Baltimore's mayor and police chief say the city will hire 450 new officers by the end of next year.
Josh Dent is an early victim of Obamacare. The lanky, shaven-headed machine operator likes the medical insurance plan his employer, Acorn Signs, provides him. But under the newly enacted Affordable Care Act, his insurance policy will get less affordable. A provision in the law is putting his insurance company out of business, and whatever replaces Mr. Dent's current policy will likely be much more expensive.
Foxconn Technology Group, which makes iPhones and other gadgets for global technology companies, plans to charge them more to partly cover wage increases at its mammoth manufacturing compound in southern China.
Three administrators whose huge salaries sparked outrage in Bell, Calif., a small blue-collar suburb of Los Angeles, have agreed to resign, the City Council said Friday.
The economic recovery is weakening in the face of falling home sales and rising claims for unemployment benefits, new data showed Thursday.
Congress has approved legislation to restore unemployment benefits to people who have been out of work for six months or more, ending a seven-week interruption that caused 2 1/2 million people to lose unemployment benefits averaging about $300 a week.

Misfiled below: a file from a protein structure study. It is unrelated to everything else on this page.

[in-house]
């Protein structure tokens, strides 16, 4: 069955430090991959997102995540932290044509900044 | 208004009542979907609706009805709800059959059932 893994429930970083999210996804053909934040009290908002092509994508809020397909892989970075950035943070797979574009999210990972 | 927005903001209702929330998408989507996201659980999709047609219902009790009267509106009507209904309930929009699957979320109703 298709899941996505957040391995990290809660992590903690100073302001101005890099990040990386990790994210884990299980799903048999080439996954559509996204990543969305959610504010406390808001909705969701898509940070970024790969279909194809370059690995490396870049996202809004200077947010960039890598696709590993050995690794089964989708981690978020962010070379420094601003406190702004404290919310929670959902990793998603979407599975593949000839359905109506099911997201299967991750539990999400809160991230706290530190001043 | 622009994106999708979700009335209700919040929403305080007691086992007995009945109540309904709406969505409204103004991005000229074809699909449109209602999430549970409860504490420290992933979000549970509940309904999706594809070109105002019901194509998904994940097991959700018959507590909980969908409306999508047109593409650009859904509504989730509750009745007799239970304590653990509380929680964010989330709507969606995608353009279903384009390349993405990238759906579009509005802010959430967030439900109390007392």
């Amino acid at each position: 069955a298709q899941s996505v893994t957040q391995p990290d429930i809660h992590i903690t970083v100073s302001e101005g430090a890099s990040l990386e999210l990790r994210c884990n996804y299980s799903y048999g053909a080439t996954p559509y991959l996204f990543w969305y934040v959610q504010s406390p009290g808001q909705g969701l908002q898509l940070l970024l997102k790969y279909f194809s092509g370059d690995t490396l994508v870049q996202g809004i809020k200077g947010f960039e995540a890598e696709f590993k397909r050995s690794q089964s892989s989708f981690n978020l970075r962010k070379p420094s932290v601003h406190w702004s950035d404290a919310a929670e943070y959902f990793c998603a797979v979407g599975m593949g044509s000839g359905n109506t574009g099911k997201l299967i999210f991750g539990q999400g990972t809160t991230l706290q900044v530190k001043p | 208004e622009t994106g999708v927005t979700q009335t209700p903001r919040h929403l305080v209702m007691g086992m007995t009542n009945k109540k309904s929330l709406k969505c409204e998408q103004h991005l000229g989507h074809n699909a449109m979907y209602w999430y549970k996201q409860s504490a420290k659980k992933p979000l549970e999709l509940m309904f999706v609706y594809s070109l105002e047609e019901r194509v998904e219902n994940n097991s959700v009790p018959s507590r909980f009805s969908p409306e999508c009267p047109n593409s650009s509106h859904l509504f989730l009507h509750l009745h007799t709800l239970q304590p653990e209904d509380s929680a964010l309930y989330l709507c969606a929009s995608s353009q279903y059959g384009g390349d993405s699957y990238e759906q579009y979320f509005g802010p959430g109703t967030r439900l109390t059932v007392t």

President Obama signed the legislation just hours after the House voted to restore benefits to people who have been out of work for six months or more, ending an interruption that cut off payments averaging about $300 a week to an estimated 2.5 million people.
As long as President Obama is committed to treating the symptoms - not the causes - of the economic malaise, recovery will remain elusive. No better example of this can be found than his regular insistence on extending unemployment benefits.
Pennsylvania's labor department is defending its decision to issue work permits to Kate Gosselin's sextuplets for the reality show "Kate Plus 8."